What is Reverse T3?
We are going back to the basics today to talk about one of the MOST important thyroid lab tests that many of you probably have never heard about.
I know what you’re thinking…
If it’s so important, why hasn’t my doctor ordered it and why haven’t I heard about it?
I’m going to explain the reason for that in a minute, but for now, let’s talk about some of the basics of reverse T3.
It’s best to understand reverse T3 in the context of thyroid physiology.
And thyroid physiology is just a fancy way of referring to how the thyroid gland functions in your body from start to finish.
You see, most doctors only ever focus on something called the TSH which is produced by your brain.
But if your doctor only focuses on the TSH, he or she will miss out on tons of other relevant and important information that can be found downstream.
To put this into context, let’s define some basic thyroid terms:
- TSH – TSH stands for thyroid stimulating hormone and it is produced in the pituitary gland in your brain. It acts to stimulate the thyroid gland to tell it to produce more thyroid hormone.
- Free T4 – Free T4 is one of two active thyroid hormones produced by the thyroid gland. What you need to know is that T4 is NOT active by itself and must be converted into T3.
- Free T3 – T3 is the most powerful and potent thyroid hormone in your body. Most of it is created when your body turns T4 into T3.
- Reverse T3 – Reverse T3 is an anti-thyroid metabolite that acts to completely BLOCK your thyroid from working. Reverse T3 is created by the body from T4. Your body can either turn T4 into T3 or into reverse T3 based on what it needs.
It’s VERY important for you to understand these 4 different aspects of thyroid function so if this is your first time reading about them make sure you read them again to let it sink in.
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What Information Does Reverse T3 Give You?
Once you do that you may be asking yourself this question:
“Why does my body even produce reverse T3?”
The answer is simple!
Reverse T3 is created by the body as a way to manage and control how much thyroid hormone your body can use at any given time.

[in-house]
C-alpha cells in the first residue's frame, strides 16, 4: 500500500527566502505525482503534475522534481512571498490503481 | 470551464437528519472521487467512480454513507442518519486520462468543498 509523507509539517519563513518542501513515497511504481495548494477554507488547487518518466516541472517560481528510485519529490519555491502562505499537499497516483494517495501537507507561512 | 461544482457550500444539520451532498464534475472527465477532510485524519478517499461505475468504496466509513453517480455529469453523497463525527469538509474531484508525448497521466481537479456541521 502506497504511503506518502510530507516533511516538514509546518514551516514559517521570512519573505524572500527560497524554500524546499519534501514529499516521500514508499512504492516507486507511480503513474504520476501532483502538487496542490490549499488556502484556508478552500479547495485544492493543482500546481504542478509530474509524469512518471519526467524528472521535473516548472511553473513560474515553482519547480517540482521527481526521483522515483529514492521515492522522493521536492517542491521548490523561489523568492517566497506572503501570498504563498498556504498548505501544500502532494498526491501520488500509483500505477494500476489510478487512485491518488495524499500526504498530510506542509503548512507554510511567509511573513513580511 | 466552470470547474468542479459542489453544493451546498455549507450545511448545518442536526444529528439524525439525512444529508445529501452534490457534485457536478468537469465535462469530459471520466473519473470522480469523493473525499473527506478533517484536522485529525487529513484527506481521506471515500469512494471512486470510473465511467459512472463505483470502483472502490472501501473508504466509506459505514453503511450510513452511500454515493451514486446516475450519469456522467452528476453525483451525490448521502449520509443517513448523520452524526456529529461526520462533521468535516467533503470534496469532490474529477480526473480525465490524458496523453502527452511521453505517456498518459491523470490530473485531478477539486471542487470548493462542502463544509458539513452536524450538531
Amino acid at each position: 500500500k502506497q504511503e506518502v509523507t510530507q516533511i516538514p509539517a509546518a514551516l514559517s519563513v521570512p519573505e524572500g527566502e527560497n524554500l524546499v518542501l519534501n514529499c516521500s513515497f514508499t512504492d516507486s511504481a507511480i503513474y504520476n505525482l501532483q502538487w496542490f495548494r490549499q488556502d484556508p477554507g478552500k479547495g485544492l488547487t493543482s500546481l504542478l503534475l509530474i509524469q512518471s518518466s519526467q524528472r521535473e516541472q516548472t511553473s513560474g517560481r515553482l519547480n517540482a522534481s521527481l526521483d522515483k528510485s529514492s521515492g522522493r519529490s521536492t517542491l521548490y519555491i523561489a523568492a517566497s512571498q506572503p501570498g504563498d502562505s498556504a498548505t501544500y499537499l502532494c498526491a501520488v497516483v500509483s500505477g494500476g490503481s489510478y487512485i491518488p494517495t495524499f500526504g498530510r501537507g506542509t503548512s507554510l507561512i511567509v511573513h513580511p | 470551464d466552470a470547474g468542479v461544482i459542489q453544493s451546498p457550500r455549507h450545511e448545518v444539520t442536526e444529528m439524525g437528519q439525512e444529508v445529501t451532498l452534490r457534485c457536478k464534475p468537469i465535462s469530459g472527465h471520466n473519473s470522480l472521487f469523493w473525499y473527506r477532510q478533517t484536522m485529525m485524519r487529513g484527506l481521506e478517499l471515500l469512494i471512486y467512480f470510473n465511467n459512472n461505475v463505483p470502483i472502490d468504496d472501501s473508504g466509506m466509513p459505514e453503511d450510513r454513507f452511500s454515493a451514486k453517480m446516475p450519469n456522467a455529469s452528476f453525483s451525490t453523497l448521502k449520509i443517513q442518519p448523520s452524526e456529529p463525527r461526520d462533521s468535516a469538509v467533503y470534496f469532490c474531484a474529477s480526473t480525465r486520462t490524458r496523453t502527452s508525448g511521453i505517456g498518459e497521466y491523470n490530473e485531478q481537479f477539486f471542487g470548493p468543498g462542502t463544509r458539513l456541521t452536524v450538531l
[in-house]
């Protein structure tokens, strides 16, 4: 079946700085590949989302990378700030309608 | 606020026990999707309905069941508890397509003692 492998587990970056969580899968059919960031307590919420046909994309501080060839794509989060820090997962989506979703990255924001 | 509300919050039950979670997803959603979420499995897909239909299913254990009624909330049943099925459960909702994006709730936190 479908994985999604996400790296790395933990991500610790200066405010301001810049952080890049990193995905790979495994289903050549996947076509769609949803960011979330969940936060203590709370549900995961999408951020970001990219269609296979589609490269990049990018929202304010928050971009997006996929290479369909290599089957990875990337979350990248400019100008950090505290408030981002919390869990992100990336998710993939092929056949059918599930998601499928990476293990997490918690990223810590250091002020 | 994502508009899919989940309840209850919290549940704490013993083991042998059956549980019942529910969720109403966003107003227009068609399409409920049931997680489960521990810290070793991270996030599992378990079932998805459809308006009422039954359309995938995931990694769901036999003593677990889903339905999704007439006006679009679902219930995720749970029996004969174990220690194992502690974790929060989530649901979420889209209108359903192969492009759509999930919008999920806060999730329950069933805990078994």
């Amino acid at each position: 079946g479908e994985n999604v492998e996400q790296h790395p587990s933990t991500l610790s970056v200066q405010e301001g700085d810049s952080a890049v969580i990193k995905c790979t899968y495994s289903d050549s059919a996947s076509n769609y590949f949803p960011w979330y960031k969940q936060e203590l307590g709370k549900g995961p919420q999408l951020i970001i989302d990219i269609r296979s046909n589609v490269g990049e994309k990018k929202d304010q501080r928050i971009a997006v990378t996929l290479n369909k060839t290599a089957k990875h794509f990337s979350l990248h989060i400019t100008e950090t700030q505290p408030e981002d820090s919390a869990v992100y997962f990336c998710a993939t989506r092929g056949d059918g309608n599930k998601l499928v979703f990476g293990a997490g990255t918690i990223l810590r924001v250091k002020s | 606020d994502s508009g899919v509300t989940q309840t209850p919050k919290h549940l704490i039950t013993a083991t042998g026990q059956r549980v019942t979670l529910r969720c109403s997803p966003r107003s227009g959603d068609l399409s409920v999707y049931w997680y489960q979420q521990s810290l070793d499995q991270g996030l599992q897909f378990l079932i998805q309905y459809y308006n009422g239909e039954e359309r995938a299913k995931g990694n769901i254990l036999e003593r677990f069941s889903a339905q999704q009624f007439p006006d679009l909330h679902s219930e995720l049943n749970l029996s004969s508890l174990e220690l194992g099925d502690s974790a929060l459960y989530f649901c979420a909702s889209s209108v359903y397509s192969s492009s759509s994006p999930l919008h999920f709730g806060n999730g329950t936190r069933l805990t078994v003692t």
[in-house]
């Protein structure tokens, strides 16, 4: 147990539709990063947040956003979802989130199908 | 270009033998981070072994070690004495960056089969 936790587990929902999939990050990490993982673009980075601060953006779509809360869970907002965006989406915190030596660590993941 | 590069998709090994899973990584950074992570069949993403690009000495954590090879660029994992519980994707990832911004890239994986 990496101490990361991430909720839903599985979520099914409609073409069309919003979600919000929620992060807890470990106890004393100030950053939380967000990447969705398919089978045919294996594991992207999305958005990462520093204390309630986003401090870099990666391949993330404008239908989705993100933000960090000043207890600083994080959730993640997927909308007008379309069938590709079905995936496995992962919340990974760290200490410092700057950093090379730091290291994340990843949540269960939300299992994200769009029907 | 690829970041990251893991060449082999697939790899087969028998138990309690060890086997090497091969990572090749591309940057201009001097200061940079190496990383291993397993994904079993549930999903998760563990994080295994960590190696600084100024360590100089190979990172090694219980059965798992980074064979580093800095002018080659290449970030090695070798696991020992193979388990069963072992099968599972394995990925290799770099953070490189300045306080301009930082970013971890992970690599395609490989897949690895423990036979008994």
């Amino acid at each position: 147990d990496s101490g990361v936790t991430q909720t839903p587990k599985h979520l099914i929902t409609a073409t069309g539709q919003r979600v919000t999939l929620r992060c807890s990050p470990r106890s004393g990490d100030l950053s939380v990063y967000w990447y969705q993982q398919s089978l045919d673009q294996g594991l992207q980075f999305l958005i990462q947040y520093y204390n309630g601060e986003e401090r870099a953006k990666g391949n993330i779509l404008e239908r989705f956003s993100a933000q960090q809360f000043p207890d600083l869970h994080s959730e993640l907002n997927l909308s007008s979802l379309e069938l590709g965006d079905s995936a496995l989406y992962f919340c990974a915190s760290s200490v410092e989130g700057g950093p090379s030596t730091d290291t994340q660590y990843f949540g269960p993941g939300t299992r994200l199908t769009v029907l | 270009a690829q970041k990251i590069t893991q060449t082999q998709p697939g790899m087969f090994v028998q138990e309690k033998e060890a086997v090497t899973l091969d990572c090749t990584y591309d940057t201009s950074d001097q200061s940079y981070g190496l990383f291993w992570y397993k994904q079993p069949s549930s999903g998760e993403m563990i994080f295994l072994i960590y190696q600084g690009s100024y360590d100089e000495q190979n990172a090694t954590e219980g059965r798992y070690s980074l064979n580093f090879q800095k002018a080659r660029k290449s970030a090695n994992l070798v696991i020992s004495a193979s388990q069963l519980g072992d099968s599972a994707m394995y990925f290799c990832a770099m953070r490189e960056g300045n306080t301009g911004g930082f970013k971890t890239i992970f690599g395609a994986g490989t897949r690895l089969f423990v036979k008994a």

If your body didn’t have reverse T3 then it would be very easy for your body to accidentally pump out too much thyroid hormone which would send you into hyperthyroidism.
Reverse T3 helps your body carefully determine how much thyroid hormone is active at any given time.
But this is where the problems begin…
Certain conditions can hijack this system and cause it to run haywire.
These conditions then create a situation in which your thyroid is artificially slowed down.
The slower your thyroid is the harder it will be for you to feel better.
So when you check for reverse T3 it gives you some valuable information about how well your body is using thyroid hormone.
If, for instance, you order your reverse T3 level and find that it is quite high (which is a bad thing, by the way) you will know that your body is having trouble converting T4 into the active thyroid hormone T3.
If, on the other hand, you order your reverse T3 level and find that it is quite low (which is sometimes a good thing) you will know that your body is NOT having trouble producing the active thyroid hormone T3.
The process by which your body takes T4 and turns it into either T3 or reverse T3 is known as thyroid conversion.
And checking your reverse T3 gives you valuable information about how well this process is occurring in your body.
Why Won’t My Doctor Order Reverse T3?
If this information is so helpful, why hasn’t my doctor ordered this test for me?
That is the question of the decade and one that I will demystify for you right now!
The answer is actually very simple:
Doctors, especially endocrinologists, have already made up their minds about testing and managing thyroid problems.
They believe that the only test necessary to evaluate the thyroid is the TSH and that all other additional tests provide no further useful information.
This mode of thyroid management is referred to as the “standard of care” (1).